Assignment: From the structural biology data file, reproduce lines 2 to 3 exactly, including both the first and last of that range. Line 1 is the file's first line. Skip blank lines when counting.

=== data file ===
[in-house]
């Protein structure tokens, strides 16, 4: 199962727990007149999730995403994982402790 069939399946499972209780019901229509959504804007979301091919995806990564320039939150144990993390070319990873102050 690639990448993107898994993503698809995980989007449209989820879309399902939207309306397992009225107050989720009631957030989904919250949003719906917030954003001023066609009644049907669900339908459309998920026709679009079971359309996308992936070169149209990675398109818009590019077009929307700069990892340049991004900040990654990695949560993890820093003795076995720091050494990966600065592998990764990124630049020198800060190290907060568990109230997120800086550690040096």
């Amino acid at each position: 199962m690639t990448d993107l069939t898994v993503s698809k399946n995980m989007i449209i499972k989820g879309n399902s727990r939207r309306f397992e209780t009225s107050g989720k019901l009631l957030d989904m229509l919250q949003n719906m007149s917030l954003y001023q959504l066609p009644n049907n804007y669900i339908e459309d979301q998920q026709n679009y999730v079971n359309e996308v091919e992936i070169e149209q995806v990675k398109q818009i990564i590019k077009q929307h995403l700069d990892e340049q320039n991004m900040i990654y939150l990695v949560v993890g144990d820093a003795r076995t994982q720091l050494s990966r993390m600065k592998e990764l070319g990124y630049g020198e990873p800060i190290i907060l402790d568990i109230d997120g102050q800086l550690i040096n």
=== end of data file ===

């Protein structure tokens, strides 16, 4: 199962727990007149999730995403994982402790 069939399946499972209780019901229509959504804007979301091919995806990564320039939150144990993390070319990873102050 690639990448993107898994993503698809995980989007449209989820879309399902939207309306397992009225107050989720009631957030989904919250949003719906917030954003001023066609009644049907669900339908459309998920026709679009079971359309996308992936070169149209990675398109818009590019077009929307700069990892340049991004900040990654990695949560993890820093003795076995720091050494990966600065592998990764990124630049020198800060190290907060568990109230997120800086550690040096």
């Amino acid at each position: 199962m690639t990448d993107l069939t898994v993503s698809k399946n995980m989007i449209i499972k989820g879309n399902s727990r939207r309306f397992e209780t009225s107050g989720k019901l009631l957030d989904m229509l919250q949003n719906m007149s917030l954003y001023q959504l066609p009644n049907n804007y669900i339908e459309d979301q998920q026709n679009y999730v079971n359309e996308v091919e992936i070169e149209q995806v990675k398109q818009i990564i590019k077009q929307h995403l700069d990892e340049q320039n991004m900040i990654y939150l990695v949560v993890g144990d820093a003795r076995t994982q720091l050494s990966r993390m600065k592998e990764l070319g990124y630049g020198e990873p800060i190290i907060l402790d568990i109230d997120g102050q800086l550690i040096n």